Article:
Finally, my fourth objective was to connect with others in the course. I have begun to follow some projects relevant to my own work (or otherwise just very interesting). I look forward to finding more people to follow on twitter and Cloudworks. I believe this is an ongoing goal that stretches beyond week one and perhaps even beyond the course.

Thanks to the OLDS MOOC team for your time developing what we’ve experienced in the course so far and for everyone who is passionate about education and has shared their perspectives.

References

James Dalziel. The Larnaca Declaration on Learning Design. 2012. URL

Alisha Portolese
19:16 on 17 January 2013

Learning Objectives for Week 2:

I was originally planning on using the "short route" for this week as I have a busy schedule; however, upon listening to the introductory video by Professor Rose Luckin I felt immediately drawn to the issue of context. It seems to be such an important and relevant topic and it is something that I have not yet thought about deeply. Therefore, I aspire to engage as much as possible this week, but we will see how far my limited time can stretch. This will be an interesting balance for me.

Looking at the Design and Learning outcomes, my objectives this week are:

1) To consider my current understanding of context, and then expand it through participating in (or at least observing) others' discussions about it within the MOOC, and reading at least one piece of academic writing on the topic. My current understanding, based on my own initial reflections and by watching Rose Luckin's intro video, is that:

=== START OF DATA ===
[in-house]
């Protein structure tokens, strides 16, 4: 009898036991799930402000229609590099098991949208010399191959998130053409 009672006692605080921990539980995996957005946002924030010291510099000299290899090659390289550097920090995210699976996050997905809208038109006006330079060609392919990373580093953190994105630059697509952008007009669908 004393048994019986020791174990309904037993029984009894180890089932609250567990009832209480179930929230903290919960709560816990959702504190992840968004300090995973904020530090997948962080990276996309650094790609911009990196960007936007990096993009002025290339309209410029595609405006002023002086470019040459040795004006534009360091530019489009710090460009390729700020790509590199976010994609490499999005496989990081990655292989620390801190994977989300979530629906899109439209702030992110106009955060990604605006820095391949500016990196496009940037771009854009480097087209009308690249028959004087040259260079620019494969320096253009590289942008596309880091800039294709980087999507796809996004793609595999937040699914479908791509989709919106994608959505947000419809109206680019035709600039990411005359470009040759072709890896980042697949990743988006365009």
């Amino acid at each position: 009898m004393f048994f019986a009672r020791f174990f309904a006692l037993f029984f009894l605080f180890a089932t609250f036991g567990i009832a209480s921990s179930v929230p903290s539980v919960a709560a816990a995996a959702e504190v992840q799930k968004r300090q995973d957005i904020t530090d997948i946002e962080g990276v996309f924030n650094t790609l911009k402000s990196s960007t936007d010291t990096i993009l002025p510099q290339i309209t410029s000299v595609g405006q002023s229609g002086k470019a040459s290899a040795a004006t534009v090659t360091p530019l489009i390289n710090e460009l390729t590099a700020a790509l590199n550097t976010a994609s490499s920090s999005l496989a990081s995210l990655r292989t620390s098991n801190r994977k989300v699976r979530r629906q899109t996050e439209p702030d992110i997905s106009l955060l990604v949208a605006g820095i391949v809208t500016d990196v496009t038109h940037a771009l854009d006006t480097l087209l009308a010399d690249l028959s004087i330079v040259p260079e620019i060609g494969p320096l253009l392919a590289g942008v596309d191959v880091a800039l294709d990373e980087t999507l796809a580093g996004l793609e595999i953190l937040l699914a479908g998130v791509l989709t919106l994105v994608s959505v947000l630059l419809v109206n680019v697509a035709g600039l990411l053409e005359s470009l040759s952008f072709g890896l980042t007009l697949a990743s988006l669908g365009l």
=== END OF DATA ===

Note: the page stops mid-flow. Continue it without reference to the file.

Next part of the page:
context is about how one's environment influences one's learning. This environment can be an intrapersonal environment, including our feelings, reactions to events, judgements, expectations for ourselves, interpretation of past experiences, and expectations for other people. This intrapersonal environment interacts with the external world - the peers we interact with, educators, tutors and teaching assistants, and various learning objects such as textbook or any other resource which may exist online or in person.

2) To explore how context relates to my design challenge. I look forward to learning about different approaches to context that I see are ahead in the weekend activities. I will reflect on whether any of these approaches are appropriate for me to consider in my design challenge, and hopefully apply one of the contextual approaches to my project. I hope this application will put some new theoretical ideas into context :)

Alisha Portolese
19:35 on 17 January 2013

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Alisha Portolese
9:45pm 10 January 2013


Hi everyone!